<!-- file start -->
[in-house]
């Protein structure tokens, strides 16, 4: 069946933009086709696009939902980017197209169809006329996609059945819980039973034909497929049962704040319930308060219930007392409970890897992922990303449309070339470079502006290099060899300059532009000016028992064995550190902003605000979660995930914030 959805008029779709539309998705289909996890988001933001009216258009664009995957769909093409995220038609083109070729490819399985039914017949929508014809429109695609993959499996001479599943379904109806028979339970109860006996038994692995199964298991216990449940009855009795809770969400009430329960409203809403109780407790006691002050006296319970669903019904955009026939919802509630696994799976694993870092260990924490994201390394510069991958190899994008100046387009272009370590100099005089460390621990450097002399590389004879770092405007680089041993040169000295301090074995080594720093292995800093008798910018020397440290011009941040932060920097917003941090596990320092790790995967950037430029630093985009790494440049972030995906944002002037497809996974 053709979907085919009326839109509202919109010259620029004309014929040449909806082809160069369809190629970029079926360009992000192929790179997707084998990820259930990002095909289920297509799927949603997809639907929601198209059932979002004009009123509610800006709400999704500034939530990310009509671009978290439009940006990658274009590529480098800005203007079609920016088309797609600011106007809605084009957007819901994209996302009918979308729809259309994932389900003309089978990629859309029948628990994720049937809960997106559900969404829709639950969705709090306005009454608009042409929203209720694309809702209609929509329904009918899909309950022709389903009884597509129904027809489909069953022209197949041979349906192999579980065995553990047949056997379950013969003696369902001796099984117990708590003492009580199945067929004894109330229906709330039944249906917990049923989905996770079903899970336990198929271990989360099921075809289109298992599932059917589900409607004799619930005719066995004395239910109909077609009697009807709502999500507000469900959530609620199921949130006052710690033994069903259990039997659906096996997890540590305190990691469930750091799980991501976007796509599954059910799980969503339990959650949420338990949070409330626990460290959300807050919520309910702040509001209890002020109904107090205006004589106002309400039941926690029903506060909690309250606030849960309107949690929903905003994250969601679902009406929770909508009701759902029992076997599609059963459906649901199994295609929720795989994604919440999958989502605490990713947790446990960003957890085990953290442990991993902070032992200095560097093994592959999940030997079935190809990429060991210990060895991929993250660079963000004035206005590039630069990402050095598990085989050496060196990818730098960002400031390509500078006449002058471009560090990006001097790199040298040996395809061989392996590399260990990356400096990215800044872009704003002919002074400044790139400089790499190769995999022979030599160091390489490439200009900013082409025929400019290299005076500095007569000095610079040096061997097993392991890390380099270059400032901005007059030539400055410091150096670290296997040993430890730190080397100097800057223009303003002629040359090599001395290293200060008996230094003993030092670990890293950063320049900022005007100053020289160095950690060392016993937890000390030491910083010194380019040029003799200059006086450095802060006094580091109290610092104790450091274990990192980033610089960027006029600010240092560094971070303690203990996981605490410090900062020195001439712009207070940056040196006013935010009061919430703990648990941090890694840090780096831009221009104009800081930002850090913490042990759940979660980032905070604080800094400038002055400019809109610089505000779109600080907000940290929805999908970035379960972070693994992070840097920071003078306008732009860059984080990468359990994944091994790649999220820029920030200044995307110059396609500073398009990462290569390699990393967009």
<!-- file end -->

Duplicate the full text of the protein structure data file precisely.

[in-house]
């Protein structure tokens, strides 16, 4: 069946933009086709696009939902980017197209169809006329996609059945819980039973034909497929049962704040319930308060219930007392409970890897992922990303449309070339470079502006290099060899300059532009000016028992064995550190902003605000979660995930914030 959805008029779709539309998705289909996890988001933001009216258009664009995957769909093409995220038609083109070729490819399985039914017949929508014809429109695609993959499996001479599943379904109806028979339970109860006996038994692995199964298991216990449940009855009795809770969400009430329960409203809403109780407790006691002050006296319970669903019904955009026939919802509630696994799976694993870092260990924490994201390394510069991958190899994008100046387009272009370590100099005089460390621990450097002399590389004879770092405007680089041993040169000295301090074995080594720093292995800093008798910018020397440290011009941040932060920097917003941090596990320092790790995967950037430029630093985009790494440049972030995906944002002037497809996974 053709979907085919009326839109509202919109010259620029004309014929040449909806082809160069369809190629970029079926360009992000192929790179997707084998990820259930990002095909289920297509799927949603997809639907929601198209059932979002004009009123509610800006709400999704500034939530990310009509671009978290439009940006990658274009590529480098800005203007079609920016088309797609600011106007809605084009957007819901994209996302009918979308729809259309994932389900003309089978990629859309029948628990994720049937809960997106559900969404829709639950969705709090306005009454608009042409929203209720694309809702209609929509329904009918899909309950022709389903009884597509129904027809489909069953022209197949041979349906192999579980065995553990047949056997379950013969003696369902001796099984117990708590003492009580199945067929004894109330229906709330039944249906917990049923989905996770079903899970336990198929271990989360099921075809289109298992599932059917589900409607004799619930005719066995004395239910109909077609009697009807709502999500507000469900959530609620199921949130006052710690033994069903259990039997659906096996997890540590305190990691469930750091799980991501976007796509599954059910799980969503339990959650949420338990949070409330626990460290959300807050919520309910702040509001209890002020109904107090205006004589106002309400039941926690029903506060909690309250606030849960309107949690929903905003994250969601679902009406929770909508009701759902029992076997599609059963459906649901199994295609929720795989994604919440999958989502605490990713947790446990960003957890085990953290442990991993902070032992200095560097093994592959999940030997079935190809990429060991210990060895991929993250660079963000004035206005590039630069990402050095598990085989050496060196990818730098960002400031390509500078006449002058471009560090990006001097790199040298040996395809061989392996590399260990990356400096990215800044872009704003002919002074400044790139400089790499190769995999022979030599160091390489490439200009900013082409025929400019290299005076500095007569000095610079040096061997097993392991890390380099270059400032901005007059030539400055410091150096670290296997040993430890730190080397100097800057223009303003002629040359090599001395290293200060008996230094003993030092670990890293950063320049900022005007100053020289160095950690060392016993937890000390030491910083010194380019040029003799200059006086450095802060006094580091109290610092104790450091274990990192980033610089960027006029600010240092560094971070303690203990996981605490410090900062020195001439712009207070940056040196006013935010009061919430703990648990941090890694840090780096831009221009104009800081930002850090913490042990759940979660980032905070604080800094400038002055400019809109610089505000779109600080907000940290929805999908970035379960972070693994992070840097920071003078306008732009860059984080990468359990994944091994790649999220820029920030200044995307110059396609500073398009990462290569390699990393967009």